Alcohol, Tobacco, and Prescription Drug Use By Teens Declines

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Substance Abuse and Mental Health Services Administration (SAMHSA) on 09/10/2015 by Michael P. Botticelli

Today, the Substance Abuse and Mental Health Services Administration’s (SAMHSA) released the latest National Survey on Drug Use and Health (NSDUH) report which shows progress in reducing some forms of substance use – especially among adolescents.  Substance use levels in many areas, however have remained relatively constant.

With regard to substance use, the report found some areas of progress, particularly among adolescents.  For example, the percentage of adolescents aged 12 to 17 who were current (past month) tobacco users declined by roughly half from 15.2 percent in 2002 to 7.0 percent in 2014. Similarly, the level of adolescents engaged in past month illegal alcohol use dropped from 17.6 percent to 11.5 percent over the same period.  The level of current nonmedical users of prescription pain relievers decreased from 3.2 percent in 2002 to 1.9 percent in 2014 among adolescents aged 12 to 17.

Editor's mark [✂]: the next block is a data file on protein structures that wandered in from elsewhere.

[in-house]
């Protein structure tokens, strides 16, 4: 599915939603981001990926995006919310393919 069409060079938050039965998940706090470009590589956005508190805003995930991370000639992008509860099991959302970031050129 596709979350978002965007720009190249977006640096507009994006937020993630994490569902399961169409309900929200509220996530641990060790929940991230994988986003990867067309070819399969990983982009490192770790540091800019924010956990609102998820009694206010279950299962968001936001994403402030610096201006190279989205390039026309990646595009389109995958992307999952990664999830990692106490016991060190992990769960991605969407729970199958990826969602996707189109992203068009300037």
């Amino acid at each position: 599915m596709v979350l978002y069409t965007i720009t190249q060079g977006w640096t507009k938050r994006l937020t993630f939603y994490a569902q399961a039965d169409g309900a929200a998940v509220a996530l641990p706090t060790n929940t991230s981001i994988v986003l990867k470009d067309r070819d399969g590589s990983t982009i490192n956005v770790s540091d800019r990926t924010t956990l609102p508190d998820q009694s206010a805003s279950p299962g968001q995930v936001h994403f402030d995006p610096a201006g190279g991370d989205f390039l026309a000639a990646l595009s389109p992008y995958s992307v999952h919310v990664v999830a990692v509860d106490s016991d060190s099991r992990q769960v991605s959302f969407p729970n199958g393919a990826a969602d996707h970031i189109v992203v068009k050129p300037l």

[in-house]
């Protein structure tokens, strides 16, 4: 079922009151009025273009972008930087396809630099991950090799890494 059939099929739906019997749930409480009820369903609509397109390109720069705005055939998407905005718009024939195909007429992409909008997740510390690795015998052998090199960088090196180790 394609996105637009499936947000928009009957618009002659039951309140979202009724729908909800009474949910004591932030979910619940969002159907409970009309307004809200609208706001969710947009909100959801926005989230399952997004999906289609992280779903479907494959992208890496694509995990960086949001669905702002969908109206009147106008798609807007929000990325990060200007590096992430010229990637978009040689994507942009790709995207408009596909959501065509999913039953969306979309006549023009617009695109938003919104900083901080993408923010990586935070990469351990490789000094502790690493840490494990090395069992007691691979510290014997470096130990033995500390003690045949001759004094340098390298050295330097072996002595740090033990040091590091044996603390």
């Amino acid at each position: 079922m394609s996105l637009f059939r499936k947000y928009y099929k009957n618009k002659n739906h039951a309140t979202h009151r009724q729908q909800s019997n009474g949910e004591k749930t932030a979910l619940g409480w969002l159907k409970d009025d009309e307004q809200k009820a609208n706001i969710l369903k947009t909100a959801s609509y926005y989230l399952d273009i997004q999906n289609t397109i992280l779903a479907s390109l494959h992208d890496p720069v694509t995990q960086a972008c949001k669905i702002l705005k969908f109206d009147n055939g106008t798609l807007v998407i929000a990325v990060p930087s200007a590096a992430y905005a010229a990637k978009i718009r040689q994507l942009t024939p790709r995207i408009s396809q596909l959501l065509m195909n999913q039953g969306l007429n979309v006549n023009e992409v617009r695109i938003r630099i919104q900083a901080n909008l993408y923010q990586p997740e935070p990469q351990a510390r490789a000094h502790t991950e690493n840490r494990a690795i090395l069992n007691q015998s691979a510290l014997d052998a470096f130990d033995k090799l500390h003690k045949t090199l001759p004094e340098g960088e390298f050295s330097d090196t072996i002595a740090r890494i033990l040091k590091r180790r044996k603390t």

Marijuana continues to be the most commonly used illicit drug. In 2014, roughly 8.4 percent of Americans age 12 and older were current users of marijuana – up from 7.5 percent in 2013. Marijuana use is especially growing among those aged 26 and older – from 5.6 percent in 2013 to 6.6 percent in 2014.  The percentage of adolescents who were current marijuana users in 2014 (7.4 percent) was similar to recent years.

The data released today show some signs of progress, including lower levels of non-medical prescription drug use and teen alcohol and tobacco use; however, we still have significant challenges to address.  We know that evidence-based prevention efforts are the most effective way to reduce drug use and to support the roughly 90 percent of American youth who do not use illicit drugs.